The decision rejects a challenge by Republican lawmakers and preserves such independent redistricting commissions that are used in 13 states, including California which has the largest congressional districts in the country.
The commission was first introduced in Arizona in 2000 to promote competition and ensure that no district was a lock for a particular politician or party.
“Arizona voters sought to restore the core principle that the voters should choose their representatives, not the other way around,” she said.
Justice John Roberts wrote the dissent for himself and three of the other conservative members of the Court, justices Thomas, Alito and Scalia.
In his dissent, Roberts accuses the majority on the Court of supporting a work-around of the Constitution.
“The court’s position has no basis in the text, structure, or history of the Constitution, and it contradicts precedents from both Congress and this court,” Roberts said.
Section 4 of the Constitution’s Election Clause gives legislatures the power to create electoral districts.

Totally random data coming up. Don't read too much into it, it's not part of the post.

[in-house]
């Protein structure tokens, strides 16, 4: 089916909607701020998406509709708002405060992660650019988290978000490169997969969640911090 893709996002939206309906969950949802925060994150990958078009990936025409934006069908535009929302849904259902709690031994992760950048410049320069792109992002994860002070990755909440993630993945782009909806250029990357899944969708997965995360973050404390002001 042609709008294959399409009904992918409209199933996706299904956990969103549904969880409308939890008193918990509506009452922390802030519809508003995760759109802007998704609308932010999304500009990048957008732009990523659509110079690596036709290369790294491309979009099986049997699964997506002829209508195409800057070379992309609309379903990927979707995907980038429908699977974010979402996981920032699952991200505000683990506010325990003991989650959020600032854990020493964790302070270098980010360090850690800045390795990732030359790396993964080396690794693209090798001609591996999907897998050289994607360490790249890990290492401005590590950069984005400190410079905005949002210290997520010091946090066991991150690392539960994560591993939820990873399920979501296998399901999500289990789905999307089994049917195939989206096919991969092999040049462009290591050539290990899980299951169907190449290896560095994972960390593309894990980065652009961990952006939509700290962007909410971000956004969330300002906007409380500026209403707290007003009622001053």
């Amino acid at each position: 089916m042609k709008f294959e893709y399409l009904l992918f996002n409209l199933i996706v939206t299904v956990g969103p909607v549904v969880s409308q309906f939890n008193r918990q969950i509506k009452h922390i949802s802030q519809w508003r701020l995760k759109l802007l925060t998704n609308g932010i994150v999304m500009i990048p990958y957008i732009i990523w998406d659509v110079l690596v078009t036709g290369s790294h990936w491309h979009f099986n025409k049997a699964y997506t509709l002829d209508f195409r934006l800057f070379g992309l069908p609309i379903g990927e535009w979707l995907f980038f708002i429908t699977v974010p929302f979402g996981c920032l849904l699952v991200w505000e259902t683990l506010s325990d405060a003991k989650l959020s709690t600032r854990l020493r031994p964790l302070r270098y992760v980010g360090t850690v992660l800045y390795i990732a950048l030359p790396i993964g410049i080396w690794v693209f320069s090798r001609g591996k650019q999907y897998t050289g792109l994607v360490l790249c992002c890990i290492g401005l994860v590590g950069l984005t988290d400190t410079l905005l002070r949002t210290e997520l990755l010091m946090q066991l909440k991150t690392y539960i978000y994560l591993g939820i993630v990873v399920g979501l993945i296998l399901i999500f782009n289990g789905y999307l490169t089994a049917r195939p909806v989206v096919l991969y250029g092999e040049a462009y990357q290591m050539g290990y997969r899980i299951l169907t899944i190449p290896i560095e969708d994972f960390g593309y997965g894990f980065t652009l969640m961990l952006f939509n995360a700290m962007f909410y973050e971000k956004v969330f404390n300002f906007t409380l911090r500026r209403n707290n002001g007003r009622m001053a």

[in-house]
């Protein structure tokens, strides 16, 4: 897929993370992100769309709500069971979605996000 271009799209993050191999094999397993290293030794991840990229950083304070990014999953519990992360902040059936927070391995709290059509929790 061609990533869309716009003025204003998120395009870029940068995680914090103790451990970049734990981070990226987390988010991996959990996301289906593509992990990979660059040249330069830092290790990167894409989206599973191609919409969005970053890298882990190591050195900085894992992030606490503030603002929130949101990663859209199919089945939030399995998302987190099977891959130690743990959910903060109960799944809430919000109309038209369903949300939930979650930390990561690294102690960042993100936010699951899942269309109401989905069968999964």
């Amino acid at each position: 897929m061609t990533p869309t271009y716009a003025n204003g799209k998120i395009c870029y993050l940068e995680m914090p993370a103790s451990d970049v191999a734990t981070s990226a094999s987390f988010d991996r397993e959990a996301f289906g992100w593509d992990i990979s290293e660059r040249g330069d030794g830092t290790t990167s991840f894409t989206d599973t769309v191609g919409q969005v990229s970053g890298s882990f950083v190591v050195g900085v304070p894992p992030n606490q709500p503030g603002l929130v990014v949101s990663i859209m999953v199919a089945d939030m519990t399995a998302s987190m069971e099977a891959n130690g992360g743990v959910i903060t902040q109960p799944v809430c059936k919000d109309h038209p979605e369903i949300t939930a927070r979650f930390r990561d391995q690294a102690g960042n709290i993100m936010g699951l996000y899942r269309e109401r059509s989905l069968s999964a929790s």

However, those 13 states that now use independent commissions are trying to reign in the power of the legislatures, which have been found to engage in gerrymandering in some cases.
Gerrymandering is a practice where a legislature will draw a small or oddly shaped district so that it favors a particular party.
The Republican Party, which was against the Supreme Court’s decision to check gerrymandering, used the tactic to great affect in the 2012 federal election.
In 2012, the GOP won a 33-seat majority in the House, even though GOP candidates as a group got 1.4 million fewer votes than the Democrats they ran against.
Check out the image below to see why gerrymandering can be used to manipulate election results.
[The Associated Press][Mother Jones]